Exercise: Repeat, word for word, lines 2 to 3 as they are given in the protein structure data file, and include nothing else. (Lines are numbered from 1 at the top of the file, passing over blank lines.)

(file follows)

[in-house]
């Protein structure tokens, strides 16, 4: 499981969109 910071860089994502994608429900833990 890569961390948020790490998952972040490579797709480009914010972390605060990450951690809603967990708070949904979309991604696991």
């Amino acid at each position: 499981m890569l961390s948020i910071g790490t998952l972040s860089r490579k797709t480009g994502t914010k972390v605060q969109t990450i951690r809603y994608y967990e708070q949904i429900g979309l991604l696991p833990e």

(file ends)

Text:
């Protein structure tokens, strides 16, 4: 499981969109 910071860089994502994608429900833990 890569961390948020790490998952972040490579797709480009914010972390605060990450951690809603967990708070949904979309991604696991």
């Amino acid at each position: 499981m890569l961390s948020i910071g790490t998952l972040s860089r490579k797709t480009g994502t914010k972390v605060q969109t990450i951690r809603y994608y967990e708070q949904i429900g979309l991604l696991p833990e």